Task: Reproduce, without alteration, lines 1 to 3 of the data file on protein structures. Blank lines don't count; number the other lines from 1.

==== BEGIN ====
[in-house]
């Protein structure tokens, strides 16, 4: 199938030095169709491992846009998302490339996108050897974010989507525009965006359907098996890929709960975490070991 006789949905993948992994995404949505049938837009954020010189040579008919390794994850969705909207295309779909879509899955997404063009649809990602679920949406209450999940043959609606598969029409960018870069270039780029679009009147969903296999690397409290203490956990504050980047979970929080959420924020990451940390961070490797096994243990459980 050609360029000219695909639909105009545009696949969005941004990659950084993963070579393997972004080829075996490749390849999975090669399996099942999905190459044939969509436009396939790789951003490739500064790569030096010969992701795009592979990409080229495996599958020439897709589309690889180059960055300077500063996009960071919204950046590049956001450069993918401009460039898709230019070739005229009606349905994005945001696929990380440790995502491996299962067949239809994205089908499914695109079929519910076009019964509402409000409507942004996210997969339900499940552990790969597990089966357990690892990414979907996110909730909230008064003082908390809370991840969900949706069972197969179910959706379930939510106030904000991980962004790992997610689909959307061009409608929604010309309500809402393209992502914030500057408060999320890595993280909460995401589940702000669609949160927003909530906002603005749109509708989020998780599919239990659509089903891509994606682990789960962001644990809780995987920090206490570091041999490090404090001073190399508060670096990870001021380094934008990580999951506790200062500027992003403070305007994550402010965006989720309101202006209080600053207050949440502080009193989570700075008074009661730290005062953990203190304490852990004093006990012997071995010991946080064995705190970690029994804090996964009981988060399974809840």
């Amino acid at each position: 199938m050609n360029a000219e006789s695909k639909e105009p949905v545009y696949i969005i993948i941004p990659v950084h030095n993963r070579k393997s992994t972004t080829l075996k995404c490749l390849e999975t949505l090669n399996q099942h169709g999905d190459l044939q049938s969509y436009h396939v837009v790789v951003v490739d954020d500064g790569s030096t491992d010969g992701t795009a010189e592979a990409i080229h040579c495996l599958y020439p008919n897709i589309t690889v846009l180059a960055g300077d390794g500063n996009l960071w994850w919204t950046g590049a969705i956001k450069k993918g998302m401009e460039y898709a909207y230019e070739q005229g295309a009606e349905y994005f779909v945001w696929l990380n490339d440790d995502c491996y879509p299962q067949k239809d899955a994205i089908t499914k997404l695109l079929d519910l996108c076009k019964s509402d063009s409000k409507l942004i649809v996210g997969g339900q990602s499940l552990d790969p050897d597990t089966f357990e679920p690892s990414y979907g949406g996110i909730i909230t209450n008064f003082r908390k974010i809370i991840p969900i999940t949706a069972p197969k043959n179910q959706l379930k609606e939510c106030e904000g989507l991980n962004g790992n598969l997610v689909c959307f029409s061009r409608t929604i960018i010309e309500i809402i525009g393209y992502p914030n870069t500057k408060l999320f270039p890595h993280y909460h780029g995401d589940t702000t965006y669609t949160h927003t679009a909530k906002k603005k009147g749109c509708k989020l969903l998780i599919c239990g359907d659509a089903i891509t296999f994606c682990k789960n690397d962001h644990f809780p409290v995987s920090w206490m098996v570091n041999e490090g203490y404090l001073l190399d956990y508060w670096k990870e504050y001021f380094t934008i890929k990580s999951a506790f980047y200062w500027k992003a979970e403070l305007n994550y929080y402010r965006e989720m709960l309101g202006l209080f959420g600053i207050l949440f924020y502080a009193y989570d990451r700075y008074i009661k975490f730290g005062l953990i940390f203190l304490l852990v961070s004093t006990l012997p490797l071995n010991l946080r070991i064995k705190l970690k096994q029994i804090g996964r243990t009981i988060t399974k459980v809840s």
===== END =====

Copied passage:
[in-house]
């Protein structure tokens, strides 16, 4: 199938030095169709491992846009998302490339996108050897974010989507525009965006359907098996890929709960975490070991 006789949905993948992994995404949505049938837009954020010189040579008919390794994850969705909207295309779909879509899955997404063009649809990602679920949406209450999940043959609606598969029409960018870069270039780029679009009147969903296999690397409290203490956990504050980047979970929080959420924020990451940390961070490797096994243990459980 050609360029000219695909639909105009545009696949969005941004990659950084993963070579393997972004080829075996490749390849999975090669399996099942999905190459044939969509436009396939790789951003490739500064790569030096010969992701795009592979990409080229495996599958020439897709589309690889180059960055300077500063996009960071919204950046590049956001450069993918401009460039898709230019070739005229009606349905994005945001696929990380440790995502491996299962067949239809994205089908499914695109079929519910076009019964509402409000409507942004996210997969339900499940552990790969597990089966357990690892990414979907996110909730909230008064003082908390809370991840969900949706069972197969179910959706379930939510106030904000991980962004790992997610689909959307061009409608929604010309309500809402393209992502914030500057408060999320890595993280909460995401589940702000669609949160927003909530906002603005749109509708989020998780599919239990659509089903891509994606682990789960962001644990809780995987920090206490570091041999490090404090001073190399508060670096990870001021380094934008990580999951506790200062500027992003403070305007994550402010965006989720309101202006209080600053207050949440502080009193989570700075008074009661730290005062953990203190304490852990004093006990012997071995010991946080064995705190970690029994804090996964009981988060399974809840």
């Amino acid at each position: 199938m050609n360029a000219e006789s695909k639909e105009p949905v545009y696949i969005i993948i941004p990659v950084h030095n993963r070579k393997s992994t972004t080829l075996k995404c490749l390849e999975t949505l090669n399996q099942h169709g999905d190459l044939q049938s969509y436009h396939v837009v790789v951003v490739d954020d500064g790569s030096t491992d010969g992701t795009a010189e592979a990409i080229h040579c495996l599958y020439p008919n897709i589309t690889v846009l180059a960055g300077d390794g500063n996009l960071w994850w919204t950046g590049a969705i956001k450069k993918g998302m401009e460039y898709a909207y230019e070739q005229g295309a009606e349905y994005f779909v945001w696929l990380n490339d440790d995502c491996y879509p299962q067949k239809d899955a994205i089908t499914k997404l695109l079929d519910l996108c076009k019964s509402d063009s409000k409507l942004i649809v996210g997969g339900q990602s499940l552990d790969p050897d597990t089966f357990e679920p690892s990414y979907g949406g996110i909730i909230t209450n008064f003082r908390k974010i809370i991840p969900i999940t949706a069972p197969k043959n179910q959706l379930k609606e939510c106030e904000g989507l991980n962004g790992n598969l997610v689909c959307f029409s061009r409608t929604i960018i010309e309500i809402i525009g393209y992502p914030n870069t500057k408060l999320f270039p890595h993280y909460h780029g995401d589940t702000t965006y669609t949160h927003t679009a909530k906002k603005k009147g749109c509708k989020l969903l998780i599919c239990g359907d659509a089903i891509t296999f994606c682990k789960n690397d962001h644990f809780p409290v995987s920090w206490m098996v570091n041999e490090g203490y404090l001073l190399d956990y508060w670096k990870e504050y001021f380094t934008i890929k990580s999951a506790f980047y200062w500027k992003a979970e403070l305007n994550y929080y402010r965006e989720m709960l309101g202006l209080f959420g600053i207050l949440f924020y502080a009193y989570d990451r700075y008074i009661k975490f730290g005062l953990i940390f203190l304490l852990v961070s004093t006990l012997p490797l071995n010991l946080r070991i064995k705190l970690k096994q029994i804090g996964r243990t009981i988060t399974k459980v809840s």